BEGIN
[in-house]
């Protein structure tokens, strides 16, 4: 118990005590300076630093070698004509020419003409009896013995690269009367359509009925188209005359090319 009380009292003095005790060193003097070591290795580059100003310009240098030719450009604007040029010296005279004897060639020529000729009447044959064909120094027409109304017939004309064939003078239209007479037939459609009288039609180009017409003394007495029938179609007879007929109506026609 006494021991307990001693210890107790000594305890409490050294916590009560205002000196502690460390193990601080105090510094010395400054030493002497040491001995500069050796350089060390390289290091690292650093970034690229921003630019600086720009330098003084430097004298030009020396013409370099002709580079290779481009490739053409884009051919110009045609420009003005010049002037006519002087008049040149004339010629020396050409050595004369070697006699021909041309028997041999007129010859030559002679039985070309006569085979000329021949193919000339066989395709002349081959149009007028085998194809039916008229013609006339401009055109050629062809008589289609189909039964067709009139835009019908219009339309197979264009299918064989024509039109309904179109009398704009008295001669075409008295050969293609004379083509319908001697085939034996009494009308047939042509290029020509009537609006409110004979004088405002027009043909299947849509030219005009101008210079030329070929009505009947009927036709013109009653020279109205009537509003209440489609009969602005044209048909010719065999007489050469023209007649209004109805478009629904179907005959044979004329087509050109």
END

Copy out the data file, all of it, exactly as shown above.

[in-house]
């Protein structure tokens, strides 16, 4: 118990005590300076630093070698004509020419003409009896013995690269009367359509009925188209005359090319 009380009292003095005790060193003097070591290795580059100003310009240098030719450009604007040029010296005279004897060639020529000729009447044959064909120094027409109304017939004309064939003078239209007479037939459609009288039609180009017409003394007495029938179609007879007929109506026609 006494021991307990001693210890107790000594305890409490050294916590009560205002000196502690460390193990601080105090510094010395400054030493002497040491001995500069050796350089060390390289290091690292650093970034690229921003630019600086720009330098003084430097004298030009020396013409370099002709580079290779481009490739053409884009051919110009045609420009003005010049002037006519002087008049040149004339010629020396050409050595004369070697006699021909041309028997041999007129010859030559002679039985070309006569085979000329021949193919000339066989395709002349081959149009007028085998194809039916008229013609006339401009055109050629062809008589289609189909039964067709009139835009019908219009339309197979264009299918064989024509039109309904179109009398704009008295001669075409008295050969293609004379083509319908001697085939034996009494009308047939042509290029020509009537609006409110004979004088405002027009043909299947849509030219005009101008210079030329070929009505009947009927036709013109009653020279109205009537509003209440489609009969602005044209048909010719065999007489050469023209007649209004109805478009629904179907005959044979004329087509050109």